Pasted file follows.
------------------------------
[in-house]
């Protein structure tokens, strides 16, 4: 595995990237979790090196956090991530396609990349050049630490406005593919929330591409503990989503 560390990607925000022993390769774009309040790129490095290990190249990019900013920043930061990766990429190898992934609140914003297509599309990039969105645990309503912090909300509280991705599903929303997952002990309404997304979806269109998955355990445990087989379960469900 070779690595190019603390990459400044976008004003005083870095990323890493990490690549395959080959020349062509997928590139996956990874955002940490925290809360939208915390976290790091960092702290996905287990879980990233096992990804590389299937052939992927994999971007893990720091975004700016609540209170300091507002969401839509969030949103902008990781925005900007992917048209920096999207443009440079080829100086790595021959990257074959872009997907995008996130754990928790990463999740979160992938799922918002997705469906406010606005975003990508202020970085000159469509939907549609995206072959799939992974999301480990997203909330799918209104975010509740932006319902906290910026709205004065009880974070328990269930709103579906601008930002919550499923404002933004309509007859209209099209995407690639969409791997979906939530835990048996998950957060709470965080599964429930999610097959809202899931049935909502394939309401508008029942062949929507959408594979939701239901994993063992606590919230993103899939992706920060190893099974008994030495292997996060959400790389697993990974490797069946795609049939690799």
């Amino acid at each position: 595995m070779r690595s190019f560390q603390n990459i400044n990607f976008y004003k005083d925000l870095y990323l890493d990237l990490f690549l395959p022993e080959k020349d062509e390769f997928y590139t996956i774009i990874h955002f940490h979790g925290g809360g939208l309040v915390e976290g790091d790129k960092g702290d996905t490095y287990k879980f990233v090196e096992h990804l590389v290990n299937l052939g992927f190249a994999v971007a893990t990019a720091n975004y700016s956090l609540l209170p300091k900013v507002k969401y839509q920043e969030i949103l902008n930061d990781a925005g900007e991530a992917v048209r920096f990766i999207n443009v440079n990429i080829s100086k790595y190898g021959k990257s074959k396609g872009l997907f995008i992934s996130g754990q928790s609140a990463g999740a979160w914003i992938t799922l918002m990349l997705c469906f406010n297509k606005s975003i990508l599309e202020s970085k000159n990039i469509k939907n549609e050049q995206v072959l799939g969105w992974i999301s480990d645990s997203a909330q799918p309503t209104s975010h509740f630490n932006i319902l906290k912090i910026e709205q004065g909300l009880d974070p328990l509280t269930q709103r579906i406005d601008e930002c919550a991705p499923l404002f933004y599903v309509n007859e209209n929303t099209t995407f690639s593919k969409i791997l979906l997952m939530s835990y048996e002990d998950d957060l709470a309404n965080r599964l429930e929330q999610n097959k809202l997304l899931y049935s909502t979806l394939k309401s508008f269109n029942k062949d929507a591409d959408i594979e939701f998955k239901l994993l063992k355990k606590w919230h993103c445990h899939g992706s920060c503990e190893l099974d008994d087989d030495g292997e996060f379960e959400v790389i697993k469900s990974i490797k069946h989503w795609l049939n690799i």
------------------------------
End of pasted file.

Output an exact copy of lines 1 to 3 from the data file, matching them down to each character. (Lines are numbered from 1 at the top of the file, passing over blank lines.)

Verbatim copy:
[in-house]
């Protein structure tokens, strides 16, 4: 595995990237979790090196956090991530396609990349050049630490406005593919929330591409503990989503 560390990607925000022993390769774009309040790129490095290990190249990019900013920043930061990766990429190898992934609140914003297509599309990039969105645990309503912090909300509280991705599903929303997952002990309404997304979806269109998955355990445990087989379960469900 070779690595190019603390990459400044976008004003005083870095990323890493990490690549395959080959020349062509997928590139996956990874955002940490925290809360939208915390976290790091960092702290996905287990879980990233096992990804590389299937052939992927994999971007893990720091975004700016609540209170300091507002969401839509969030949103902008990781925005900007992917048209920096999207443009440079080829100086790595021959990257074959872009997907995008996130754990928790990463999740979160992938799922918002997705469906406010606005975003990508202020970085000159469509939907549609995206072959799939992974999301480990997203909330799918209104975010509740932006319902906290910026709205004065009880974070328990269930709103579906601008930002919550499923404002933004309509007859209209099209995407690639969409791997979906939530835990048996998950957060709470965080599964429930999610097959809202899931049935909502394939309401508008029942062949929507959408594979939701239901994993063992606590919230993103899939992706920060190893099974008994030495292997996060959400790389697993990974490797069946795609049939690799």
């Amino acid at each position: 595995m070779r690595s190019f560390q603390n990459i400044n990607f976008y004003k005083d925000l870095y990323l890493d990237l990490f690549l395959p022993e080959k020349d062509e390769f997928y590139t996956i774009i990874h955002f940490h979790g925290g809360g939208l309040v915390e976290g790091d790129k960092g702290d996905t490095y287990k879980f990233v090196e096992h990804l590389v290990n299937l052939g992927f190249a994999v971007a893990t990019a720091n975004y700016s956090l609540l209170p300091k900013v507002k969401y839509q920043e969030i949103l902008n930061d990781a925005g900007e991530a992917v048209r920096f990766i999207n443009v440079n990429i080829s100086k790595y190898g021959k990257s074959k396609g872009l997907f995008i992934s996130g754990q928790s609140a990463g999740a979160w914003i992938t799922l918002m990349l997705c469906f406010n297509k606005s975003i990508l599309e202020s970085k000159n990039i469509k939907n549609e050049q995206v072959l799939g969105w992974i999301s480990d645990s997203a909330q799918p309503t209104s975010h509740f630490n932006i319902l906290k912090i910026e709205q004065g909300l009880d974070p328990l509280t269930q709103r579906i406005d601008e930002c919550a991705p499923l404002f933004y599903v309509n007859e209209n929303t099209t995407f690639s593919k969409i791997l979906l997952m939530s835990y048996e002990d998950d957060l709470a309404n965080r599964l429930e929330q999610n097959k809202l997304l899931y049935s909502t979806l394939k309401s508008f269109n029942k062949d929507a591409d959408i594979e939701f998955k239901l994993l063992k355990k606590w919230h993103c445990h899939g992706s920060c503990e190893l099974d008994d087989d030495g292997e996060f379960e959400v790389i697993k469900s990974i490797k069946h989503w795609l049939n690799i």